Here's How To Properly Clean Your Vagina After Sex, According to Experts

Your after-sex routine should always be something you are comfortable with. Whether it's showering immediately after you've finished, or cuddling and enjoying the moment for a bit before getting up to pee, one thing that's important for every person with a vagina to know is how to properly clean your vagina after sex, and it's actually easier than you might think! I spoke to experts, and their advice on how to properly clean your vagina post-coital? Don't.

"You don’t need to clean your vagina, as it naturally cleans itself via its normal discharge," Dr. Jess O’Reilly, host of the Sex With Dr. Jess podcast, tells Elite Daily. "In fact, you don’t want to wash it out, as it can disrupt the good bacteria and its natural pH that helps to ward off infection. Washing your vagina can increase the risk of infection (and associated 'fishy' discharge)." Vaginas are self-sufficient AF, and they don't need to be cleaned after sex because there are plenty of "built-in" tools that help vaginas get rid of unwanted bacteria, Lindsay Wynn, vaginal health and wellness expert, tells Elite Daily.

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These tools include the ability to produce various forms of discharge, which carry "dead cells and various bacteria out of the body," Wynn says. But just because your vagina releases various forms of discharge to clean itself, doesn't mean you shouldn't be mindful of what may seem like an "abnormal" amount of discharge. This "can be a sign of infection or STI," Wynn says. "That being said, instead of 'cleaning your vagina,' pee after sex. This clears the urethra and can prevent UTIs. Take a shower and use natural products to get rid of any extra or unwanted bodily fluids or sweat to help prevent bacterial infections."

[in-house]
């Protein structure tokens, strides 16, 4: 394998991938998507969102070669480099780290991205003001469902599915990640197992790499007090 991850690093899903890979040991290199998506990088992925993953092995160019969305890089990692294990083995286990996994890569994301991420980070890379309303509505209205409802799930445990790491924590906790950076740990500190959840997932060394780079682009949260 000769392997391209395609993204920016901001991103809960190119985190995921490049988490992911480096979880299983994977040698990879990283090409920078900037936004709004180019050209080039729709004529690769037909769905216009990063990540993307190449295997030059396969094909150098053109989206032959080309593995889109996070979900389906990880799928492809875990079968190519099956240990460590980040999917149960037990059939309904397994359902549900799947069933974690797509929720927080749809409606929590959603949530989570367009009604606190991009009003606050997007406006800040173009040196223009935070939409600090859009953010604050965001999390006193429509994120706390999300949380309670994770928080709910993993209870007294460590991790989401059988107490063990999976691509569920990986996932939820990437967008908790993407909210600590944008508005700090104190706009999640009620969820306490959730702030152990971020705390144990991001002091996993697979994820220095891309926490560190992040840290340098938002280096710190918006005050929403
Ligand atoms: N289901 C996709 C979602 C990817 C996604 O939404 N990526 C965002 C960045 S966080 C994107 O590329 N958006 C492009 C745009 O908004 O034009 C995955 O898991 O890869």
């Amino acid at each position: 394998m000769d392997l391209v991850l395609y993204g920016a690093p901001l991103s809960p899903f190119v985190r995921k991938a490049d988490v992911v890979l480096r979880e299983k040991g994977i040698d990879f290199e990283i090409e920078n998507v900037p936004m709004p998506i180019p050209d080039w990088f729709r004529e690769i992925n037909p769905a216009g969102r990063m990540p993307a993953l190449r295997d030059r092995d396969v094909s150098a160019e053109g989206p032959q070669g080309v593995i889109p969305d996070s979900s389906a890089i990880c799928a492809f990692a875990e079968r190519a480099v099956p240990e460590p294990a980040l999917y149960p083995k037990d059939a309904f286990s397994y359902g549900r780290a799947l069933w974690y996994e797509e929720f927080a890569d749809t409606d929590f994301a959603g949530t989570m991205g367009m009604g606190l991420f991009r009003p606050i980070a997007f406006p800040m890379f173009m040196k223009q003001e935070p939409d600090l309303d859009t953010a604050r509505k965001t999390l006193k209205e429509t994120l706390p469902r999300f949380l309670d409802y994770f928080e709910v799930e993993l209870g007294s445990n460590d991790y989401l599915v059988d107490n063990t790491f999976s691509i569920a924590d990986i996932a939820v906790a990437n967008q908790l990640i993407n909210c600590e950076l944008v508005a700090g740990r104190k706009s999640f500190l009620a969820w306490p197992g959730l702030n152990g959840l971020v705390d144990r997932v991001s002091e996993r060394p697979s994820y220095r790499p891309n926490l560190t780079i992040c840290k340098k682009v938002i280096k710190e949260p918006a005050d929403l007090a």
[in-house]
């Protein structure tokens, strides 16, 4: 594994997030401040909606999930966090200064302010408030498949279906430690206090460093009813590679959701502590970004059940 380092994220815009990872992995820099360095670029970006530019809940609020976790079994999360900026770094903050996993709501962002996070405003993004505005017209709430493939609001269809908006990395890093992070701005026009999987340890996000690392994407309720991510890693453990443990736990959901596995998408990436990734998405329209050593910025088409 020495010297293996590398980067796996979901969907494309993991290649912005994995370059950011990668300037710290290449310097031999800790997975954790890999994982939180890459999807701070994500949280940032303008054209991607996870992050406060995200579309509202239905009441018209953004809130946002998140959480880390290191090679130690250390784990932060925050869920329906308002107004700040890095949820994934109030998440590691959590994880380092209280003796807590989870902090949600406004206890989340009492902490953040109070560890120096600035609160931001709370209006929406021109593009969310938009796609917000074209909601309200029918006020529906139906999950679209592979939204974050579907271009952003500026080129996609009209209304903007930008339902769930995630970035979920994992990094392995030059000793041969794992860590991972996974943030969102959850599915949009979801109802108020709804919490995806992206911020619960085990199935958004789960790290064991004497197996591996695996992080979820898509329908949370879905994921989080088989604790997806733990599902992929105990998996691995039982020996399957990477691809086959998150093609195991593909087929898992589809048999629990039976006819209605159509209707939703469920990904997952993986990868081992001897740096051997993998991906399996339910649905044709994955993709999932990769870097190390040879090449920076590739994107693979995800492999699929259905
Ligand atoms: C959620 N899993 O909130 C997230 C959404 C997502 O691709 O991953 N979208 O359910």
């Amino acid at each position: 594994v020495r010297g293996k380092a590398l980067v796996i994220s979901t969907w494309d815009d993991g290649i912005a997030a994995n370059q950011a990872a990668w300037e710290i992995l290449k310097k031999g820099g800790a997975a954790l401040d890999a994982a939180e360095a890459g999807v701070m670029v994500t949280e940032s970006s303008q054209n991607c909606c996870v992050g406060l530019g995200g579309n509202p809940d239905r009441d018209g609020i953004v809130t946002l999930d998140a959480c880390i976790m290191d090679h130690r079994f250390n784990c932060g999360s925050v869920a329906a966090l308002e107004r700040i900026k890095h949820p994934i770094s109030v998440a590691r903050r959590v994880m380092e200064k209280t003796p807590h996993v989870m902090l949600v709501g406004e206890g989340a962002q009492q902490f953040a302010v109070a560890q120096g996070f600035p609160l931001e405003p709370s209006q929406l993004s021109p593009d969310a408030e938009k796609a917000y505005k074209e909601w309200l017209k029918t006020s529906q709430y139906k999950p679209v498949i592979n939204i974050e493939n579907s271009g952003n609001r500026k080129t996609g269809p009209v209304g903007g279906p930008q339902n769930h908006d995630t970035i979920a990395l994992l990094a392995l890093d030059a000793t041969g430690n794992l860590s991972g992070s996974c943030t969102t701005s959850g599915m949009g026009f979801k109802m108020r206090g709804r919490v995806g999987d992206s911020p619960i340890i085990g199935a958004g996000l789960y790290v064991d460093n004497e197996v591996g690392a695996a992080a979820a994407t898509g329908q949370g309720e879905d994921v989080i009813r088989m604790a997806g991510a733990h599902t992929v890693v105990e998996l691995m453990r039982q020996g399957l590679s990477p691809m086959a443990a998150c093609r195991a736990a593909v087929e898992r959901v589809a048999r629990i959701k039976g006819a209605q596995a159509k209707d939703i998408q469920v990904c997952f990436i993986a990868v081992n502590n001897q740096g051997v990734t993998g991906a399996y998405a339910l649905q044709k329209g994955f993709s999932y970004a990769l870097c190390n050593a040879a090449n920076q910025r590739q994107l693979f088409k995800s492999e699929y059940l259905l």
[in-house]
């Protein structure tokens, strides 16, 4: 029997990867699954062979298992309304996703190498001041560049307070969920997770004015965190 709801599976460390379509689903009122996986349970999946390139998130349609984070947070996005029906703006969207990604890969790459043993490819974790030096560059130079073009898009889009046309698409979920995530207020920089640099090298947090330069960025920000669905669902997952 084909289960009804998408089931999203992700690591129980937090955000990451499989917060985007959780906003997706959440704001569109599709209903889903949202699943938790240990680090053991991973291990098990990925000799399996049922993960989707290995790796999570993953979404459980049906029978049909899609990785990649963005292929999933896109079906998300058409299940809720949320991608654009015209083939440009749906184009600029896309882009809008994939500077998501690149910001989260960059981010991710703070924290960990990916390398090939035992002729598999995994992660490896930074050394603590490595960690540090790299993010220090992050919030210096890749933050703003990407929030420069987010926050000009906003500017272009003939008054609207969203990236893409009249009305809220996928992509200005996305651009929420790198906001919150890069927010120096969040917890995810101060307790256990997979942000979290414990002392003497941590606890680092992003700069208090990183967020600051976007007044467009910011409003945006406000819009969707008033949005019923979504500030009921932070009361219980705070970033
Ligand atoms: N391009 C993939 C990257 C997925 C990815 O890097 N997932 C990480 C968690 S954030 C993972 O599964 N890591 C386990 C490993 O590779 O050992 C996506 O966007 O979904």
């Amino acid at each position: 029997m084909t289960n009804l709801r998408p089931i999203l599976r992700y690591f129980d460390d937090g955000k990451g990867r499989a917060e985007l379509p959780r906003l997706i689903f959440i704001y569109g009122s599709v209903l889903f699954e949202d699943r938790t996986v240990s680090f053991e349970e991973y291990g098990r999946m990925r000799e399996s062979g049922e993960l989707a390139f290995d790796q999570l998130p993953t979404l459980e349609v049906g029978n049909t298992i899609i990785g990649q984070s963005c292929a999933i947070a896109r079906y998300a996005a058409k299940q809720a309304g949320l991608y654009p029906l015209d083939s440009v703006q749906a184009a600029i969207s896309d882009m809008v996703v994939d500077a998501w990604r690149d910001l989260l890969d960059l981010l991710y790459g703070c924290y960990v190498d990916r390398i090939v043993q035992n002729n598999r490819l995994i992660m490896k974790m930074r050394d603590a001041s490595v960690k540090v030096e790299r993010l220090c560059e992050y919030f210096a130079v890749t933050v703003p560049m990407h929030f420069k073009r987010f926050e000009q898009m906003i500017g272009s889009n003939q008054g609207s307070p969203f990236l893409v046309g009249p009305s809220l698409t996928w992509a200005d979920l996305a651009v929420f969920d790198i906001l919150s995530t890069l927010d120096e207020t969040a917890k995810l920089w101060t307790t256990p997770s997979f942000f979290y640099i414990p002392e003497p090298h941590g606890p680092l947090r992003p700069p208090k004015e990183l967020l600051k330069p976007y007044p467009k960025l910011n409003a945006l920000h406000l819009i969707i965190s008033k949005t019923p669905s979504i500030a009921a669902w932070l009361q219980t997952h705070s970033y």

Instead of washing your vagina (read: the vaginal canal where penetration often takes place), Dr. Maria Sophocles, OB/GYN and medical director of Women’s Healthcare of Princeton, recommends cleaning the labia. "Clean outside and [the] 'lips' (labia) gently with water and a very gentle wash like baby soap or Aveeno," Sophocles tells Elite Daily. "You should not douche and should not [put] soap or other cleansers inside the vagina. Sex can cause your pH to become unbalanced, a product like RepHresh can be helpful, as it helps make the vagina more acidic again and brings it back to a healthy range."

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O'Reilly echoes Sophocles' advice and further explains how to properly clean and dry your labia. "You can separate your lips and wash in between them using your fingers," she says. "Some people like to air dry or use a soft towel to dry the area in between their lips." Cleaning your vulva after having sex can help rinse out your sexual partner's leftover bodily fluids, and/or your own ejaculation.

Long story short: You don't have to go full-body cleanse after having sex. Instead, you may want to clean your vulva with water and mild soap, but let your vagina do its own cleaning. And remember, the one thing experts stress you absolutely should do after sex if you want to avoid a UTI is pee. Always pee!